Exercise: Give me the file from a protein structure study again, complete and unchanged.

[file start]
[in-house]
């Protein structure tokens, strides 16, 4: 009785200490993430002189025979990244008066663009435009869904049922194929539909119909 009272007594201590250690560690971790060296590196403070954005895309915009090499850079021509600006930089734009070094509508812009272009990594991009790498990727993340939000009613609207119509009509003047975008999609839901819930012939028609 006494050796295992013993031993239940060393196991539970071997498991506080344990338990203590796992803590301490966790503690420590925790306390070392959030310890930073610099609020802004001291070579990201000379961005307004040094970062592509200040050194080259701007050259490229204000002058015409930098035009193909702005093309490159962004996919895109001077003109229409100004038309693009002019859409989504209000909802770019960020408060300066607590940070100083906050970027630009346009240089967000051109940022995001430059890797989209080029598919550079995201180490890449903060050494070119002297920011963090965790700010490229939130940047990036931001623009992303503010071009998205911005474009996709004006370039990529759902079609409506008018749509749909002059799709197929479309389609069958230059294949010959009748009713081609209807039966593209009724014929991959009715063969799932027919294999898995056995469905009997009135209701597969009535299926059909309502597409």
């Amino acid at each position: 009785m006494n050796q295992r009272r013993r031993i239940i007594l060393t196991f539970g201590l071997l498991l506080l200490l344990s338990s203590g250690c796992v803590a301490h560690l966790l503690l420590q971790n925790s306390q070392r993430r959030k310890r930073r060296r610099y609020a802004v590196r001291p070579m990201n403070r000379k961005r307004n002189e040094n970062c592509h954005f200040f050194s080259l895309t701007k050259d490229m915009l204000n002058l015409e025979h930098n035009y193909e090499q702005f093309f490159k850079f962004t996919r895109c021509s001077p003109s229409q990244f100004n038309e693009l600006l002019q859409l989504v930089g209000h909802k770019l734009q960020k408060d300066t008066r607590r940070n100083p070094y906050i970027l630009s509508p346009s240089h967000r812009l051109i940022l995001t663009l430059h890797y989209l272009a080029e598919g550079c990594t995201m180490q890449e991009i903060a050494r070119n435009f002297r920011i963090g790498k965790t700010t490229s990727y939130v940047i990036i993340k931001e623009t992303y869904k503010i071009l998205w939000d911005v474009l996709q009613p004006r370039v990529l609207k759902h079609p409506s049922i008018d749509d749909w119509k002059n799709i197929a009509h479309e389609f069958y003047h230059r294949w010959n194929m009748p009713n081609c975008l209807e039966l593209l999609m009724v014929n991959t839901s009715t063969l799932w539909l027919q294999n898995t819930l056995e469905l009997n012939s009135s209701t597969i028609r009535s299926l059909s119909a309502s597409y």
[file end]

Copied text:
[in-house]
């Protein structure tokens, strides 16, 4: 009785200490993430002189025979990244008066663009435009869904049922194929539909119909 009272007594201590250690560690971790060296590196403070954005895309915009090499850079021509600006930089734009070094509508812009272009990594991009790498990727993340939000009613609207119509009509003047975008999609839901819930012939028609 006494050796295992013993031993239940060393196991539970071997498991506080344990338990203590796992803590301490966790503690420590925790306390070392959030310890930073610099609020802004001291070579990201000379961005307004040094970062592509200040050194080259701007050259490229204000002058015409930098035009193909702005093309490159962004996919895109001077003109229409100004038309693009002019859409989504209000909802770019960020408060300066607590940070100083906050970027630009346009240089967000051109940022995001430059890797989209080029598919550079995201180490890449903060050494070119002297920011963090965790700010490229939130940047990036931001623009992303503010071009998205911005474009996709004006370039990529759902079609409506008018749509749909002059799709197929479309389609069958230059294949010959009748009713081609209807039966593209009724014929991959009715063969799932027919294999898995056995469905009997009135209701597969009535299926059909309502597409």
């Amino acid at each position: 009785m006494n050796q295992r009272r013993r031993i239940i007594l060393t196991f539970g201590l071997l498991l506080l200490l344990s338990s203590g250690c796992v803590a301490h560690l966790l503690l420590q971790n925790s306390q070392r993430r959030k310890r930073r060296r610099y609020a802004v590196r001291p070579m990201n403070r000379k961005r307004n002189e040094n970062c592509h954005f200040f050194s080259l895309t701007k050259d490229m915009l204000n002058l015409e025979h930098n035009y193909e090499q702005f093309f490159k850079f962004t996919r895109c021509s001077p003109s229409q990244f100004n038309e693009l600006l002019q859409l989504v930089g209000h909802k770019l734009q960020k408060d300066t008066r607590r940070n100083p070094y906050i970027l630009s509508p346009s240089h967000r812009l051109i940022l995001t663009l430059h890797y989209l272009a080029e598919g550079c990594t995201m180490q890449e991009i903060a050494r070119n435009f002297r920011i963090g790498k965790t700010t490229s990727y939130v940047i990036i993340k931001e623009t992303y869904k503010i071009l998205w939000d911005v474009l996709q009613p004006r370039v990529l609207k759902h079609p409506s049922i008018d749509d749909w119509k002059n799709i197929a009509h479309e389609f069958y003047h230059r294949w010959n194929m009748p009713n081609c975008l209807e039966l593209l999609m009724v014929n991959t839901s009715t063969l799932w539909l027919q294999n898995t819930l056995e469905l009997n012939s009135s209701t597969i028609r009535s299926l059909s119909a309502s597409y």